Lewis Hamilton delivered a crushing performance to win the Hungarian Grand Prix and move to the summit of the world championship.
Hamilton dominated from start to finish to match Michael Schumacher’s record of winning at the same venue for an eighth time.
The Briton finished ahead of Red Bull’s Max Verstappen, with Valtteri Bottas third. Racing Point’s Lance Stroll took the flag in fourth ahead of Red Bull driver Alexander Albon and Ferrari’s Sebastian Vettel.
Hamilton, who has now won two of the opening three grands prix, moves five points clear of Bottas at the top of the table in his quest for a record-equalling seventh title.
Following a deluge of rain an hour before the start, the race began in damp conditions. Indeed, Verstappen could count himself fortunate to even make the start after he thudded into the barriers on his way to the grid.
The Dutchman lost control of his Red Bull at the right-handed Turn 12, colliding with the wall and losing his front wing. But his mechanics pulled off a miracle job to ensure his wounded machine was repaired in time for lights out.
Verstappen started in seventh, but he was soon up to third following an emphatic start in the greasy conditions.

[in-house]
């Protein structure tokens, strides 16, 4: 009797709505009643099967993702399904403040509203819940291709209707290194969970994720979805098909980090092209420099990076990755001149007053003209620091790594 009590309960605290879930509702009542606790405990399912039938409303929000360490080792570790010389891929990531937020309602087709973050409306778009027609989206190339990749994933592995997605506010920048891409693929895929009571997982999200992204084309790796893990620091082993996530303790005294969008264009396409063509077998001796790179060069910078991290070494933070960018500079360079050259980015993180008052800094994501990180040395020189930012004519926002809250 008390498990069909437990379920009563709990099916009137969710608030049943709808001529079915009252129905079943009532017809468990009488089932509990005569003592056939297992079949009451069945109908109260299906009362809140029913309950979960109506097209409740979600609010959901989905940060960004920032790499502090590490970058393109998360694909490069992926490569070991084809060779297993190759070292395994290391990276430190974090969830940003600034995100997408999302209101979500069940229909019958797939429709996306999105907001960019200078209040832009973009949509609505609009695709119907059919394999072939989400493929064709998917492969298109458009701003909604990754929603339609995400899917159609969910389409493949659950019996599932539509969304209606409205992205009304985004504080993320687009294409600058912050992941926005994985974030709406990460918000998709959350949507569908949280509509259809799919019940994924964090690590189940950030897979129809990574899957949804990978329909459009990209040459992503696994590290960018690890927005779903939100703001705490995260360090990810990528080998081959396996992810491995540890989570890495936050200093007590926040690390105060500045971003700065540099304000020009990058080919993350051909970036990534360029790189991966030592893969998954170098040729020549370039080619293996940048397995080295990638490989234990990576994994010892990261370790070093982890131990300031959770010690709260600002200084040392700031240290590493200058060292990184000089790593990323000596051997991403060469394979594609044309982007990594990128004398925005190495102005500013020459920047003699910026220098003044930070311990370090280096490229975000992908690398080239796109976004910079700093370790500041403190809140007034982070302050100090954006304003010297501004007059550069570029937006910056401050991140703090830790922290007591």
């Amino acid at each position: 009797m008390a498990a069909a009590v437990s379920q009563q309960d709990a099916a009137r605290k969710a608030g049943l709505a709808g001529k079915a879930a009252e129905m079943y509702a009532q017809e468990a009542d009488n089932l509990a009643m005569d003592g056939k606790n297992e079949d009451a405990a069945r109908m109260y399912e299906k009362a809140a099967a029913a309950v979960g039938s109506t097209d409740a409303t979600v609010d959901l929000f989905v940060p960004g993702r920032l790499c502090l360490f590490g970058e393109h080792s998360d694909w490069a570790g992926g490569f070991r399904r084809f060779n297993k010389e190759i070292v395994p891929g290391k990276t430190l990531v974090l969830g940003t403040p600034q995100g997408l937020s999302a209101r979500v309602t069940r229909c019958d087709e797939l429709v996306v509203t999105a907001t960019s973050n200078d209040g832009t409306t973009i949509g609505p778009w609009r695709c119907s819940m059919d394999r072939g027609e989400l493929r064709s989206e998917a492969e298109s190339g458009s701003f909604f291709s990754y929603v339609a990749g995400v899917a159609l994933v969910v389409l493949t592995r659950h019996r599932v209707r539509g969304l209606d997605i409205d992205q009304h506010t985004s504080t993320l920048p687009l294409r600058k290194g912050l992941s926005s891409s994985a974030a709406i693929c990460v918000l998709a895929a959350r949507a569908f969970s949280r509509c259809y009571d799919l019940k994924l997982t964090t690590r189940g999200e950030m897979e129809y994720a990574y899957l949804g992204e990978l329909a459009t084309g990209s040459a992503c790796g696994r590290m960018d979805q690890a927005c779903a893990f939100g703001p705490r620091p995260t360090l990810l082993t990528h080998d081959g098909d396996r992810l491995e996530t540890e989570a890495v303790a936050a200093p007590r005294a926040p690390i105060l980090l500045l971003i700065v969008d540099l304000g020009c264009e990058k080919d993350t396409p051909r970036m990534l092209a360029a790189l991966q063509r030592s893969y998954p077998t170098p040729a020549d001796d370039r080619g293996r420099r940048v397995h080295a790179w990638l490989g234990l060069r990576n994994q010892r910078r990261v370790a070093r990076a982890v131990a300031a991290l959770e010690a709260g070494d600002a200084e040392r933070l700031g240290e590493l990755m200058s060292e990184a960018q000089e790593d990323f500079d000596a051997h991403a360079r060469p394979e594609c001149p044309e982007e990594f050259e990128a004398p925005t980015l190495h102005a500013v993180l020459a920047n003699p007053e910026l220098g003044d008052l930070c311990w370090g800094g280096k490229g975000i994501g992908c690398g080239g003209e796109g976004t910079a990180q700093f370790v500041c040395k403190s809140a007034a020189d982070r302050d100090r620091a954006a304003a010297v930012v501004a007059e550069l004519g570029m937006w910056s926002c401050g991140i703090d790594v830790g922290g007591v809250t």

Hamilton was supreme off his marks, too, leading the drag race down to the opening bend from Stroll and Verstappen. Remarkably, the Englishman finished the first lap three seconds clear of Stroll.
Starting alongside Hamilton, Bottas had been expected to take the challenge to his Mercedes team-mate, but his afternoon was dealt a major blow following a poor start which saw him fall from the front row to seventh by the end of the first tour.
Bottas attempted to chase down Verstappen in the closing stages, taking on a new set of tyres with 20 laps remaining, but the Finn’s challenge fell just short.
There were no such concerns for Hamilton who led by as many as nine seconds when he stopped on the third lap for slick rubber.
Verstappen stayed out for one lap more than his Mercedes rival, but his stop for dry tyres allowed Hamilton to assume the lead.
From there, the Englishman never looked back. He was even able to stop for a fresh set of tyres with four laps to run to take a bonus point for the fastest lap, crossing the line 8.7 seconds clear of Verstappen and lapping the entire field up to Albon in fifth.
As well as it being his third victory in a row at the Hungaroring, it was also his eighth in all here, matching Schumacher who won the French Grand Prix at Magny-Cours eight times.
Hamilton’s triumph, the 86th of his career, now moves him to within just five of Schumacher’s win record, and following Mercedes’ emphatic performance this weekend, the Briton is now the overwhelming favourite to join the German on seven championship triumphs.
Albon passed Vettel for fifth in the closing stages. Sergio Perez, who started fourth, finished seventh following a poor start.
McLaren’s Lando Norris also suffered at the start, finishing a lowly 14th from his position of eighth on the grid.